The Society and Association of Gardeners in the Shire of Midlothian was the first gardeners' style group in the city. However, although the membership included working gardeners its aims appear to have been commercial. They leased and let land at Dalry (near Romilly Place and Gardner's Crescent) as market gardens. The Society appears to have failed in the 1730s.
It was succeeded by the Caledonian Gardeners' Lodge of Edinburgh also known as the Caledonian Gardeners' Friendly Society. This body was formed in 1782. Like its neighbours in Dunfermline and Haddington it admitted non-gardeners from the first although on different terms to working gardeners. Writing in 2000, Forbes Robertson in Early Scottish Gardeners and their Plants recognised that the 'traditional aspects of a craft guild' were not as important as the continuing 'need for mutual support in times of stress'. So the association was mainly for mutual aid. Great care was taken to admit only those who were already known to members, or who could provide certificates of age and health. In any event, there were upper limits of 40 years for admission (as Dunfermline) and 32 in the case of non-gardeners.
In 1849 the Ancient Order of Free Gardeners was formed with headquarters in Edinburgh. The Edinburgh and Leith Post Office Directories include a separate Friendly Societies Directory that can be used to follow the fortunes of the Order and the city based lodges. For a long time Grand Lodge shared premises with the Oddfellows in Forest Road. In the 1880s there were five Edinburgh and three Leith lodges affiliated: St Cuthbert's, Barony of Broughton, Athole, St Andrew's, St George's, Archibald Stewart, Leith and St Antony.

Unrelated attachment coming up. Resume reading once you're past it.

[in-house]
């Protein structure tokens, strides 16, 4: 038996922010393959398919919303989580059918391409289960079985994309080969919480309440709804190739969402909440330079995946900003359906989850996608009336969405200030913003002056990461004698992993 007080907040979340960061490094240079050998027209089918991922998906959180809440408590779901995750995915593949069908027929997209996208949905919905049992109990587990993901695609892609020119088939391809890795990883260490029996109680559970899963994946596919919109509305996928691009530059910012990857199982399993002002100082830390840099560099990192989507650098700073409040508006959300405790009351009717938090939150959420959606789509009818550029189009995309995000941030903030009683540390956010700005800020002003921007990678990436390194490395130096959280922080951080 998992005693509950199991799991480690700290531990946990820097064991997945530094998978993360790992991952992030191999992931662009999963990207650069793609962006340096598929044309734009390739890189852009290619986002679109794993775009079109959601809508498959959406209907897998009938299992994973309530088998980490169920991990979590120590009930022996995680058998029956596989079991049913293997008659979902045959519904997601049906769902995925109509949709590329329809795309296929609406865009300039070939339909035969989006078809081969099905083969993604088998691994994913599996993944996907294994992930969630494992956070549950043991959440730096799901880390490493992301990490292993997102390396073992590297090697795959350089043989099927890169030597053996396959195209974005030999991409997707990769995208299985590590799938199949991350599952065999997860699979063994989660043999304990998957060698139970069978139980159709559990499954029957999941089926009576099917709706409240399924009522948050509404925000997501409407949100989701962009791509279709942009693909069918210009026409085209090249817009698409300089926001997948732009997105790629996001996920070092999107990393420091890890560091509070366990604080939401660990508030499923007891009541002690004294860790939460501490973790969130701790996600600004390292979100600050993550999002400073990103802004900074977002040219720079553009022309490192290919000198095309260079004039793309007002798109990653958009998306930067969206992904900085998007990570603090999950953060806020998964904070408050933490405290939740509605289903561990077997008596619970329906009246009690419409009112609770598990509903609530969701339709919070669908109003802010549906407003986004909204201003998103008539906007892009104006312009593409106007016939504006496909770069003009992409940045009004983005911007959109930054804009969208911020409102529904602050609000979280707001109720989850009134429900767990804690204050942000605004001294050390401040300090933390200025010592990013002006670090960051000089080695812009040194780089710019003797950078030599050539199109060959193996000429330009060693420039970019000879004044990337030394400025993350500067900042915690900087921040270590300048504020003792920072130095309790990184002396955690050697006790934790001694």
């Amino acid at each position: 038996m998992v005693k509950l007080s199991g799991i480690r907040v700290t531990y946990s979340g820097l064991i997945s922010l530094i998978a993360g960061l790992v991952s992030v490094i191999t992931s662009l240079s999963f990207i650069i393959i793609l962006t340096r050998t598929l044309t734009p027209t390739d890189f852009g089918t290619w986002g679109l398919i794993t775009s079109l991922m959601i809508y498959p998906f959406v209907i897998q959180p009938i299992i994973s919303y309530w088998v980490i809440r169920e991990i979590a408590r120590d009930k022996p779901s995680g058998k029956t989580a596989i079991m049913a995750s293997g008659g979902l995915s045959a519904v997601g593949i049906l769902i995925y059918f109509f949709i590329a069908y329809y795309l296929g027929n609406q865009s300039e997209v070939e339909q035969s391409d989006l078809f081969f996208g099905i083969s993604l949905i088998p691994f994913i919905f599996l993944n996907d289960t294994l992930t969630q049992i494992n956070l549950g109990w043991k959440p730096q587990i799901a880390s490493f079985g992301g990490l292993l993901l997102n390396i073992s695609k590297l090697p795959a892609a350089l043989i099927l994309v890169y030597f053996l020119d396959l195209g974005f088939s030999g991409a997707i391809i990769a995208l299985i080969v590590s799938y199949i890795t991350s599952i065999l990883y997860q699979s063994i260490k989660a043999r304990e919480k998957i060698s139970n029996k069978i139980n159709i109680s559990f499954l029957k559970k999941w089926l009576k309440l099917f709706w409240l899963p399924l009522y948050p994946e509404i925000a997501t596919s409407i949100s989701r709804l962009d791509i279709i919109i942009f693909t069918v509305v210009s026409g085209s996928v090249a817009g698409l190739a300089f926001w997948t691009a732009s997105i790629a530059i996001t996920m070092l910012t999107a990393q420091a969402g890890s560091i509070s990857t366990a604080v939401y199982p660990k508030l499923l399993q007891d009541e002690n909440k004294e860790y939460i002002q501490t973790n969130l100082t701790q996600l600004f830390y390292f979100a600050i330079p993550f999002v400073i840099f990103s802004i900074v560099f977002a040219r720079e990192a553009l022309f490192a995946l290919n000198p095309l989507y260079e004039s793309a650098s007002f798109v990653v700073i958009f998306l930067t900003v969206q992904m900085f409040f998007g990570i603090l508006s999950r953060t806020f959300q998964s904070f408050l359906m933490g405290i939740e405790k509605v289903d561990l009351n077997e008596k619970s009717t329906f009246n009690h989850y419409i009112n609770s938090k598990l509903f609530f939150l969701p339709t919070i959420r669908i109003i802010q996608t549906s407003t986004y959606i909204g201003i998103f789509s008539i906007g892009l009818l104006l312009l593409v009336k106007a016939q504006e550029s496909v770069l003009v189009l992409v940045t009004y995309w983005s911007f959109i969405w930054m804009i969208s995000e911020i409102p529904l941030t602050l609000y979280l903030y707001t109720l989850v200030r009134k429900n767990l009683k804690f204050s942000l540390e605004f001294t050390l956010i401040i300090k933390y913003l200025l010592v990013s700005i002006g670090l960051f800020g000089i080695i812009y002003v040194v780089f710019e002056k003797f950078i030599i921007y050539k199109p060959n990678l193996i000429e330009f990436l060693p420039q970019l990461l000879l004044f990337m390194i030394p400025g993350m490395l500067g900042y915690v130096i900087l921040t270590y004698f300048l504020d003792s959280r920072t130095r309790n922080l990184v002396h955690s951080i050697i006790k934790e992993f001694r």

The Ancient Order faced competition from the British Order of Free Gardeners based at the Free Gardeners' Institute at 10 Broughton Street and later 12 Picardy Place. They eventually mustered 19 lodges in the city, joined later by associated juvenile and female only lodges. They began their push into the Edinburgh area around 1880. The Order's offices ceased to be listed after 1973.
Also in Edinburgh was the Masonic Depot of AM Jockel and Company. Based in George Street, this firm supplied military, ecclesiastical and Masonic necessaries as well as 'Regalia for all other societies - Free Gardeners, Foresters, Shepherds, always kept in stock' according to an advertisement in 1900.